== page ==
Thicker abdominal muscles and younger age at disease onset are associated with posture improvement for patients with Parkinson disease (PD) who undergo subthalamic nucleus deep brain stimulation (STN-DBS), according to results published in Parkinsonism and Related Disorders.
The study included participants with PD (n=74). The researchers analyzed clinical data using participants’ functional status before and after STN-DBS, including anteflexion vs non-anteflexion, scoliosis vs non-scoliosis, improved anteflexion vs non-improved anteflexion, and improved scoliosis vs non-improved scoliosis.
Among participants with anteflexion, Unified Parkinson Disease Rating Scale III motor scores at off medication were worse compared with participants with non-anteflexion.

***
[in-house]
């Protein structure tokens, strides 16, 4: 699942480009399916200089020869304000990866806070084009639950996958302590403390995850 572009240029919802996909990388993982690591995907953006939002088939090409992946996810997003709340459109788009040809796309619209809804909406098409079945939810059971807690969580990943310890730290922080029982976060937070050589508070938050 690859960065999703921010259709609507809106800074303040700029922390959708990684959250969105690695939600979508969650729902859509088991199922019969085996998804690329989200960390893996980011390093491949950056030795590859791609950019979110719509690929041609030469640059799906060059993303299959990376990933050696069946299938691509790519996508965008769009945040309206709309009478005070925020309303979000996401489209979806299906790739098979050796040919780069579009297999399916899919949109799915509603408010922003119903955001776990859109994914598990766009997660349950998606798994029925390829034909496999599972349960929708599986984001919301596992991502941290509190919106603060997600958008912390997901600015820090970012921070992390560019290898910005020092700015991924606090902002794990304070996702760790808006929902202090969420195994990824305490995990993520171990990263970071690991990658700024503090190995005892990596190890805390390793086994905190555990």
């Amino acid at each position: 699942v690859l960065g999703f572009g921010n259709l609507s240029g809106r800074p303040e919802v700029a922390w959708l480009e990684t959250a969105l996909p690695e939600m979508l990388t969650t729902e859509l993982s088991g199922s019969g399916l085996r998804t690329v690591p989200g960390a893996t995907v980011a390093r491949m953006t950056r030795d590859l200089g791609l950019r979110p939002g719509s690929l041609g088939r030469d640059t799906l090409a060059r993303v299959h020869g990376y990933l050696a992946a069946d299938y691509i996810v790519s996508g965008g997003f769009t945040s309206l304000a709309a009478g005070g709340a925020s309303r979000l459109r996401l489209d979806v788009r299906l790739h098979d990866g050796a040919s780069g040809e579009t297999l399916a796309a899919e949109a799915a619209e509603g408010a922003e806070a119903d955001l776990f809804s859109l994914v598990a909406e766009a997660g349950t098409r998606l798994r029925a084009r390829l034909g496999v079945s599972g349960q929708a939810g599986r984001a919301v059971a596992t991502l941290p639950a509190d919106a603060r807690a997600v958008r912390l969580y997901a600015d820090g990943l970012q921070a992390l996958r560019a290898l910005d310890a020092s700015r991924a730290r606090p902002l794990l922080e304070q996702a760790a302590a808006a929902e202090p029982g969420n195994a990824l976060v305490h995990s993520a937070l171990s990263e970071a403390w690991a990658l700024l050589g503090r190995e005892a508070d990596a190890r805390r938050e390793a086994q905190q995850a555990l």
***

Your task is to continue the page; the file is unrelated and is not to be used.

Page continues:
Participants with scoliosis had more comorbid spinal deformity and longer disease duration compared with participants without scoliosis.
Participants who showed improved anteflexion after STN-DBS had thicker abdominal oblique muscles and transverse abdominal muscle compared with participants without improved anteflexion.
Participants who had improvements in scoliosis after treatment were significantly younger at PD onset compared with those without scoliosis improvement.
“With the small number of patients included in our study, a large multicenter trial may reveal true prognostic factors of STN-DBS in the treatment of abnormal postures in PD,” the researchers wrote.
Okazaki M, Sasaki T, Yasuhara T, et al. Characteristics and prognostic factors of Parkinson’s disease patients with abnormal postures subjected to subthalamic nucleus deep brain stimulation [published online July 25, 2018]. Parkinsonism Relat Disord. doi:10.1016/j.parkreldis.2018.07.014